Now in paperback, Eimear McBride’s internationally praised debut is one of the most acclaimed novels in recent years; it is “subversive, passionate, and darkly alchemical. Read it and be changed” (Eleanor Catton).
Eimear McBride’s debut tells, with astonishing insight and in riveting detail, the story of a young woman’s relationship with her brother, the long shadow cast by his childhood brain tumour, and her harrowing sexual awakening.
Not so much a stream-of-consciousness, as an unconscious railing against a life that makes little sense, and a shocking and intimate insight into the thoughts, feelings and chaotic sexuality of a vulnerable and isolated protagonist, A Girl Is a Half-formed Thing plunges inside its narrator’s head, exposing her world firsthand. This isn’t always comfortable—but it is always a revelation.
Touching on everything from family violence to religion to addiction, and the personal struggle to remain intact in times of intense trauma, McBride writes with singular intensity, acute sensitivity, and mordant wit. A Girl Is a Half-formed Thing is moving, funny, and alarming. It is a book you will never forget.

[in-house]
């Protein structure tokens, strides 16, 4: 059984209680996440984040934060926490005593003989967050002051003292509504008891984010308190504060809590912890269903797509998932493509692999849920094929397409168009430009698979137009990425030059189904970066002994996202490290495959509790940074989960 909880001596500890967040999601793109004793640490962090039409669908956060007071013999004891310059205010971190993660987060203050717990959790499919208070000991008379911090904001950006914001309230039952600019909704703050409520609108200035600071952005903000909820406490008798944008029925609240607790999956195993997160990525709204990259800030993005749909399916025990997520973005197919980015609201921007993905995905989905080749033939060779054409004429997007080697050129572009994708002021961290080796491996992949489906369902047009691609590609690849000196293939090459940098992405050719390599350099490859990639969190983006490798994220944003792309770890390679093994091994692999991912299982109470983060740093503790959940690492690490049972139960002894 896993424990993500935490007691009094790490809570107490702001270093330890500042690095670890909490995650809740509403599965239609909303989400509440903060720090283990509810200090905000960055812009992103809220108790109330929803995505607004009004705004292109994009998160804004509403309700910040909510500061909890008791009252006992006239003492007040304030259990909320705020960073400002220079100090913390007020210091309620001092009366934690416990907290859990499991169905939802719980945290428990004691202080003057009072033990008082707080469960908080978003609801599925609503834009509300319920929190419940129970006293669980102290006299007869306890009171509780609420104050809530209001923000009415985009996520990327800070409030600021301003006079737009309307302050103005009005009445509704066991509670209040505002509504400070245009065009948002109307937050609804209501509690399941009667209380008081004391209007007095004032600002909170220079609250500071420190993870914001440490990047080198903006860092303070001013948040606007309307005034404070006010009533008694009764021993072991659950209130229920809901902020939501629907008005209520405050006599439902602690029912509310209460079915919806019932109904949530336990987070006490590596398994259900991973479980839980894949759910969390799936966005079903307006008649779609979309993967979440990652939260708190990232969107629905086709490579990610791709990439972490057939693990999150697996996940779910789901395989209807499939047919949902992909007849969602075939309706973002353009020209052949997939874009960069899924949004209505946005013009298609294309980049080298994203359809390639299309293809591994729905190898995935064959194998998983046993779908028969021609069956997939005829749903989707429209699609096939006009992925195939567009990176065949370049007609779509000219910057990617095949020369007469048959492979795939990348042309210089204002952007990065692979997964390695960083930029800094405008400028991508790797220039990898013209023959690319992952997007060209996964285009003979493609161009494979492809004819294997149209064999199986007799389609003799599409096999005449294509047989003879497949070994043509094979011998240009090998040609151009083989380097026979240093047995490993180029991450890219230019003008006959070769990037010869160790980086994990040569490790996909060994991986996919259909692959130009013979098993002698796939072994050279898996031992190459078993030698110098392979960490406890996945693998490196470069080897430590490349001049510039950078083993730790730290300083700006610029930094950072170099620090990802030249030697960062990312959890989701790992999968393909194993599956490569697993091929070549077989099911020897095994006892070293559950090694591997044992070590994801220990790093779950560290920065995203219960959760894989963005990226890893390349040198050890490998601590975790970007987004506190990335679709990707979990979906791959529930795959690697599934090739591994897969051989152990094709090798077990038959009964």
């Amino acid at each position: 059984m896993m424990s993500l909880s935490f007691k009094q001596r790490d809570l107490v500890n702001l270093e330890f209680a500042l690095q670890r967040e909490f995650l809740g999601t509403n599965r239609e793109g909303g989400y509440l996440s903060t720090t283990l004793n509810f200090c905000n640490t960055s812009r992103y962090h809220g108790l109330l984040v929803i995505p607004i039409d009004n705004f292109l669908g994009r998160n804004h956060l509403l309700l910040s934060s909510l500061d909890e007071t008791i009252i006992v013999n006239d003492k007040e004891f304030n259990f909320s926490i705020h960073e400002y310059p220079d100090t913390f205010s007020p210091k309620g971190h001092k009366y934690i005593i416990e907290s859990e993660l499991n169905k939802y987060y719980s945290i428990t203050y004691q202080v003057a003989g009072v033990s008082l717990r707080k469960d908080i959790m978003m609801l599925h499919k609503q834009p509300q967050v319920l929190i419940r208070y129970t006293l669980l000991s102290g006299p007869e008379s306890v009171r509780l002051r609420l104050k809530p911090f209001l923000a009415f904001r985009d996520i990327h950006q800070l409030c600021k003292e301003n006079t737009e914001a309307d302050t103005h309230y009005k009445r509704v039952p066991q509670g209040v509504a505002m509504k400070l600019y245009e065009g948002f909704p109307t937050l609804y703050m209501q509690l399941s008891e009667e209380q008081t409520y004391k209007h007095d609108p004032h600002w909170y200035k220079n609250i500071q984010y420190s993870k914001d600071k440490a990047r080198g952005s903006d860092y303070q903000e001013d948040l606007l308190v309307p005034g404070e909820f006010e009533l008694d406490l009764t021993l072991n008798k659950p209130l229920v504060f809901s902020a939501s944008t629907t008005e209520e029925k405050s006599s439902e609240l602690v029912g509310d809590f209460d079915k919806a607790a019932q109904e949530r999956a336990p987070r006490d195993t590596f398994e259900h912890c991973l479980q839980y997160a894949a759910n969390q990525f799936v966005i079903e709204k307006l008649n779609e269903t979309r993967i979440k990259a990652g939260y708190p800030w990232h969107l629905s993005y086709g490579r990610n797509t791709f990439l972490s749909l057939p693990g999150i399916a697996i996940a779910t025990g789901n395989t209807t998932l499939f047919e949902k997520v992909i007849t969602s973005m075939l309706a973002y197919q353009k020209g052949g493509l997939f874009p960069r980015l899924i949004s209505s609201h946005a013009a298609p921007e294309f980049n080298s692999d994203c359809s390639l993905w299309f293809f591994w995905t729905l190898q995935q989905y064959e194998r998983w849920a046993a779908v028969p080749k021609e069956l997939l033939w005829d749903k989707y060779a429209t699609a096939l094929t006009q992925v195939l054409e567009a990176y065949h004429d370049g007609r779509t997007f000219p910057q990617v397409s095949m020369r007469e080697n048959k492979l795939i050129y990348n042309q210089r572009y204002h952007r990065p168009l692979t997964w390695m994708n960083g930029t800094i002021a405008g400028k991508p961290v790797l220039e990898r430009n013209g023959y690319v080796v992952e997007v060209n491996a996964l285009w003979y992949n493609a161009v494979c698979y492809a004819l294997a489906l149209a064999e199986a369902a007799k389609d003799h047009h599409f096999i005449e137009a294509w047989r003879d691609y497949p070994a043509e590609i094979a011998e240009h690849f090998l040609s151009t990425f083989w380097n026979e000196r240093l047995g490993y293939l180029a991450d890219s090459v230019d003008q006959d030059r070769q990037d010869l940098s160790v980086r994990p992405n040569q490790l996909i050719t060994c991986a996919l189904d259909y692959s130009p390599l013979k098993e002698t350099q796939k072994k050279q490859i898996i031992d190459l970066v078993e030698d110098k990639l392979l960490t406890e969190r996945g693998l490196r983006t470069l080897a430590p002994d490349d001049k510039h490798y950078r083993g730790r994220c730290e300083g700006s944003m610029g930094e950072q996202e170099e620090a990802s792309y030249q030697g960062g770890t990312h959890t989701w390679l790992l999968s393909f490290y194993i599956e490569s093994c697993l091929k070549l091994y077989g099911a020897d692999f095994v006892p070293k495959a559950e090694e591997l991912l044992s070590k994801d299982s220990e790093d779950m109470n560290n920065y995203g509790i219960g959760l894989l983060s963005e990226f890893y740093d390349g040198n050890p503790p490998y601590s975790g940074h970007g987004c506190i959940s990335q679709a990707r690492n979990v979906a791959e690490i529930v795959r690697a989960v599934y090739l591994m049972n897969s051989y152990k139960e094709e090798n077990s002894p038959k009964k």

Growing up in a poor backwater town in Ireland, the narrator of McBride's powerful debut novel, dark horse winner of the Baileys Women's Prize, was closely attached to her older brother, both of them in league against their volatile mother. Shortly before the narrator's birth, however, an invasive tumor had been removed from her brother's brain, causing him to be developmentally "slow" and leaving him with a livid scar on his head and a prominent limp. The prose is permeated with imagery that convey the squalid conditions of their existence. Their father has flown, and their mother alternates between obsessive prayer and screaming rants threatening hell for impiety. The narration is written in a Joycean stream of consciousness with an Irish lilt, and sentence fragments transmit the pervasive sense of urgency, of thoughts spinning faster than the tongue can speak. When she is 13, the narrator is raped by her uncle, and the relationship continues after the narrator leaves home for college in the city. By this point she recognizes the dark streak in her nature that treats sex as punishment. She welcomes her uncle's continuing predation, which fuels her promiscuity. Her voice reaches to an anguished pitch when her brother's tumor returns; she feels guilt at having left him to cope with her mother's religious mania. Some readers may be turned off at this point, depressed by the deathbed vigil or the narrator's inevitable breakdown, but those who persevere will have read an unforgettable novel.